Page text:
Aggregate Demand / Aggregate Supply Topic Index

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Civilian Unemployment Rate

The macroeconomic equilibrium occurs at the level of real GDP where aggregate demand equals aggregate supply. If equilibrium real GDP is below the full-employment level, cyclical unemployment is positive and there is room in the economy for reducing the unemployment rate without accelerating inflation. In contrast if equilibrium real GDP exceeds the full-employment level, the unemployment rate cannot be sustained without accelerating inflation.

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Housing Starts

An increase in housing starts indicates that the demand for new housing has increased. If the increase in housing demand is spurred by an economy-wide factor such as a decline in interest rates, then aggregate demand will increase due to an economy-wide increase in demand for new housing.

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Money Supply (M2)

The money supply affects real GDP by way of aggregate demand. For example if the Federal Reserve feels that the economy is growing too slowly, it can expand the money supply. A rising money supply lowers interest rates, increases aggregate expenditures, and thus ultimately increases aggregate demand.

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Real GDP

The level of real GDP in an economy at any point in time is found at the macroeconomic equilibrium where aggregate demand equals aggregate supply. Economic growth can occur in the short run when aggregate demand and/or aggregate supply increases. In the long run, however, the level of real GDP is determined by the long-run aggregate supply curve, which is vertical at the full-employment output level.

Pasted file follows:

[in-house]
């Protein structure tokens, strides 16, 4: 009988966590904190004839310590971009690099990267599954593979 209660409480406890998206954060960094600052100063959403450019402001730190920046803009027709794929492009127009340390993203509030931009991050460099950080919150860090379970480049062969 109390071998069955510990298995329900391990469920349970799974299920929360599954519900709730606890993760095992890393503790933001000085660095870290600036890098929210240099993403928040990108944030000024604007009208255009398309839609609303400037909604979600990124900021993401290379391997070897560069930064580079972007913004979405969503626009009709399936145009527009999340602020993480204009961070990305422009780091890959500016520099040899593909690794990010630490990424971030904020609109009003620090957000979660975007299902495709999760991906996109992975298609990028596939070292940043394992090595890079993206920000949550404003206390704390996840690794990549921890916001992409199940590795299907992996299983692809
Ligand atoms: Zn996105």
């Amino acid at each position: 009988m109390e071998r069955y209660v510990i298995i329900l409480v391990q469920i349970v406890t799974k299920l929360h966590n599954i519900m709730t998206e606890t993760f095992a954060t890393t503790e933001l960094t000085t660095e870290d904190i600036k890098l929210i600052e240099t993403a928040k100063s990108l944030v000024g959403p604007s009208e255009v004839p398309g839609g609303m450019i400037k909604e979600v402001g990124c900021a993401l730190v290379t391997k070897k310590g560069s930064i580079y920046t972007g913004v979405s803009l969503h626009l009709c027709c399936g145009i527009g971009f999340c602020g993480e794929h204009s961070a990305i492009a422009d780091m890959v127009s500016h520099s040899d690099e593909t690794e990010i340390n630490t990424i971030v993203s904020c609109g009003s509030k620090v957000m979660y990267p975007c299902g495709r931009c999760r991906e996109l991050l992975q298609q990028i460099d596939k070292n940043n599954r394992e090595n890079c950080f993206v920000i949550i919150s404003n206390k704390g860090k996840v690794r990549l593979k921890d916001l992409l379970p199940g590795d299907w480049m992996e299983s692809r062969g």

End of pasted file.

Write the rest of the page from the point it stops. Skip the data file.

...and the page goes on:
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Real Per-Capita Disposable Income

An increase in real per-capita income, perhaps due to a rise in productivity, will cause consumption spending and aggregate expenditures to also increase. An increase in aggregate expenditures will cause the aggregate demand curve to shift outwards.

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Stock Prices: S&P 500

The sharp gains in the stock market, as indicated by 22.98% average annual return in the S&P 500 index in the five years ending in November 1998, may have contributed to an increase in aggregate consumer expenditures. A positive spending shock will shift out aggregate expenditures and aggregate demand, and thus can increase real GDP and the price level.

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